Why is my divorce taking so long?

Why is my divorce taking so long?
Originally published on 18th June 2019 at 10:48 AM

The legal process of divorcing or ending a civil partnership takes longer than most people realise. The average time it usually takes to divorce / end a civil partnership through the courts in England and Wales is around three to four months. However, depending on your situation this can take longer.

So, what are the most common reasons for it taking so long?

  1. The courts are swamped and taking time to process your paperwork

The courts in England & Wales are swamped with applications and take some time to process them. On top of this there are busy times of year where they are even busier (after major holidays, i.e. Christmas, New Year and the summer holidays).

  1. There’s an error in your application

If you have made a mistake on the paperwork and the court has a query, this will inevitably cause delays. If you are unsure on any queries the court has on your application, then call us on 0203 004 4695 to avoid any further delays. We can take over your application and put errors right for you.

  1. The court needs more information in order to figure out if you’re entitled to a discount / exemption on the court fees

If you have applied for a discount on the government’s court fee (usually £550) – you will need to wait until they notify you and pay any fee you owe before they proceed to the next step. Sometimes, the court will ask for evidence of your earnings which again can add time.

  1. You / your ex hasn’t completed one of the steps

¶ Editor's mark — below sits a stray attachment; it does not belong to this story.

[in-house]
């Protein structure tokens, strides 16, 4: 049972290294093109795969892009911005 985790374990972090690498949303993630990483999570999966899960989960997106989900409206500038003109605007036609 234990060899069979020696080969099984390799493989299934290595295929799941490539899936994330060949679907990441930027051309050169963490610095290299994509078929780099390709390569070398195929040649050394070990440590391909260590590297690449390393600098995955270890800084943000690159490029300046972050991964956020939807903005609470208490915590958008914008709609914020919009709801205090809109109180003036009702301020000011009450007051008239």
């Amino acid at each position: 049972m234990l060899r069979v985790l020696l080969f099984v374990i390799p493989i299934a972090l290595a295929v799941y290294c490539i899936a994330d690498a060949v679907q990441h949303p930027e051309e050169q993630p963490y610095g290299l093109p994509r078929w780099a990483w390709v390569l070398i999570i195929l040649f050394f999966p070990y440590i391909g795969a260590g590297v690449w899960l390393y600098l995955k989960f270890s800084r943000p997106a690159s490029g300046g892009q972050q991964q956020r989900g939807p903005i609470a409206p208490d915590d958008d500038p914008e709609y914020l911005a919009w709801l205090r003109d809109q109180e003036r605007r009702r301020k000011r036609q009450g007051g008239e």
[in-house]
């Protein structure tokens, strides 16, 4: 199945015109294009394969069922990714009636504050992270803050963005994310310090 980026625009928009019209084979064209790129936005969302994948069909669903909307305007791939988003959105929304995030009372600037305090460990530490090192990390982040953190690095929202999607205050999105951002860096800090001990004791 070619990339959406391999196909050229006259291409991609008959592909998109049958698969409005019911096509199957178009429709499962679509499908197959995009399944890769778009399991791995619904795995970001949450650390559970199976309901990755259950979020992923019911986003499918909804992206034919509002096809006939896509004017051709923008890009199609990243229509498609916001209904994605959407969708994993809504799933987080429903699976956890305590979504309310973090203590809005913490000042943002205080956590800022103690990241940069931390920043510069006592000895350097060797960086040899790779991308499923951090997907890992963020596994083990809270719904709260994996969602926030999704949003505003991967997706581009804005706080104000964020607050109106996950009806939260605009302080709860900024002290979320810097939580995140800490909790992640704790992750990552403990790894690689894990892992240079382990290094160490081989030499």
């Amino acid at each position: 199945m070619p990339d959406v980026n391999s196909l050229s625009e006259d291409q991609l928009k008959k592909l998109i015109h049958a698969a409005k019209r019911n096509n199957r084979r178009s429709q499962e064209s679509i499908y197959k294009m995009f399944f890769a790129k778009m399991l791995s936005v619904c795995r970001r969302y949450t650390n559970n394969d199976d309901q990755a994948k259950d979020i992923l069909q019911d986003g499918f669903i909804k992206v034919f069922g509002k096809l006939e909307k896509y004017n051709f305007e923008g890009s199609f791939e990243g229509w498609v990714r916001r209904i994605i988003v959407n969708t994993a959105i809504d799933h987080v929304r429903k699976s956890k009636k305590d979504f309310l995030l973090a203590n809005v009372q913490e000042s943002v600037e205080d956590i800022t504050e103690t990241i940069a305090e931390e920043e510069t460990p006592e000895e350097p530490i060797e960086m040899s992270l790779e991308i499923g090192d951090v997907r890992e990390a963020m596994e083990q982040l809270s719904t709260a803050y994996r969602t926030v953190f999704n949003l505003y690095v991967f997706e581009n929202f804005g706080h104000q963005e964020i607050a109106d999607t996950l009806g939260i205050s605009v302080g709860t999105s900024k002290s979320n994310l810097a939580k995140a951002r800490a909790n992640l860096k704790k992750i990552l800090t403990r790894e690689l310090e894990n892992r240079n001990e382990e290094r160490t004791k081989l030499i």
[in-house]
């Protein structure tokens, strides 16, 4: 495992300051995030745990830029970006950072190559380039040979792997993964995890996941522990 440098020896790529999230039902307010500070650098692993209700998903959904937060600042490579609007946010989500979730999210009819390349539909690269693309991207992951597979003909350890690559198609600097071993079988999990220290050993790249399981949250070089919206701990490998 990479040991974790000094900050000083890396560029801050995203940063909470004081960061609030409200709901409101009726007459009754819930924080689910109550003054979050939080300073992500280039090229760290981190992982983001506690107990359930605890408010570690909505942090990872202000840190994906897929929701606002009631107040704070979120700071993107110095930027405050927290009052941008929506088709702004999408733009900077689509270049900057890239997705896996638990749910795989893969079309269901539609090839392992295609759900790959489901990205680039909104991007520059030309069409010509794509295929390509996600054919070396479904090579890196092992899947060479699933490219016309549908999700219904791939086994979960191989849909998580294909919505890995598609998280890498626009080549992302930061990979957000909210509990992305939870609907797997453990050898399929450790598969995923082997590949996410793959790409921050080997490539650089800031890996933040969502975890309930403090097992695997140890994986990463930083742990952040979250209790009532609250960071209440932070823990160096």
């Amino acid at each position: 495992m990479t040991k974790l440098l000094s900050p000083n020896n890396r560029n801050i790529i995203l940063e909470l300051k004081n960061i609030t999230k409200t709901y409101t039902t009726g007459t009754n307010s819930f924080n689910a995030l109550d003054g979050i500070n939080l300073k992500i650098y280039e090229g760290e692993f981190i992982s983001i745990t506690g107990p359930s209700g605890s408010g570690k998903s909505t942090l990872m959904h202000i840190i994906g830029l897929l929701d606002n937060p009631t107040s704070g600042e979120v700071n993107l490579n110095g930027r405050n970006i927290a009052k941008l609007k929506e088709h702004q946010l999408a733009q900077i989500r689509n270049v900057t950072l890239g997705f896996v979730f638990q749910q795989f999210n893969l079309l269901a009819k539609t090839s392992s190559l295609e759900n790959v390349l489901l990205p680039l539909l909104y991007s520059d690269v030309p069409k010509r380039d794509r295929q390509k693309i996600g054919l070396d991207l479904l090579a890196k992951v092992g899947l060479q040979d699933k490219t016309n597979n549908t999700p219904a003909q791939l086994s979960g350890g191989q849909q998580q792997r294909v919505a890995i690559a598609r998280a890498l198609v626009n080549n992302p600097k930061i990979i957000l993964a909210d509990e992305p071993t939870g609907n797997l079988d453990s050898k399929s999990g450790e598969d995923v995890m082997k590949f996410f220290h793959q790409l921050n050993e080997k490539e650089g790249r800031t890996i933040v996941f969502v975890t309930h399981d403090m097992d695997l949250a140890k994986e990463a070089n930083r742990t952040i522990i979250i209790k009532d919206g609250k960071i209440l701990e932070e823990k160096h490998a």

There are four steps to divorcing / ending a civil partnership;

1. The divorce / dissolution petition

Completed by the petitioner – the person starting the divorce

2. The Acknowledgement of Service

Completed by the Respondent – the person responding to the petition

3. The Decree Nisi application

Completed by the Petitioner

4. The Decree Absolute application

Completed by the Petitioner but can also be completed by the Respondent, however the Respondent must wait an additional 3 months before they are able to do this. 

If there is a hold up at any of these steps, it will prolong the process. If you are unsure where you are up to with your application, then you should contact the person who’s managing the process for you or if you’re doing it yourself then call the court switchboard on 0300 303 0642.   

  1. You are sorting your finances too

It’s normal that the process takes longer if you’re formalises your finances at the same time. The financial process is a lot more involved and involves a lot more back and forth with negotiations. For a personalised divorce timeline on how long it’s likely to take, considering the finances too click here.

  1. You don’t have an address for your ex

If you have no idea where your ex is, the courts will want you to prove it. The important point here is that the court wants to be reassured that you have tried every means necessary to contact them, so they are aware that the divorce / dissolution is coming. You will need to complete a separate form if you’re not able to get an address which takes time to be processed.

  1. Your ex is ignoring the divorce / dissolution petition

If you have an address for your ex but they choose to ignore the petition, then you’ll need to prove to the courts that they have received it. This is usually through showing a text / email in which they have confirmed that they’ve received it. You can also opt to get a professional process server to physically hand them the papers. Again, this is an additional form and process that adds a lot of time on to your processing time.

For a more detailed breakdown on the timeframes for divorcing / ending a civil partnership through the courts in England and Wales click here. Or click here to get a free personalised divorce / dissolution timeline.

Get a personalised divorce timeline

Kate Daly Kate Daly
About the author Kate Daly is a co-founder of amicable. Kate is a divorce expert and helps couples and separated parents navigate divorce and separation amicably. She's passionate about changing the way the world divorces and campaigns for fairer divorce laws and access to justice.

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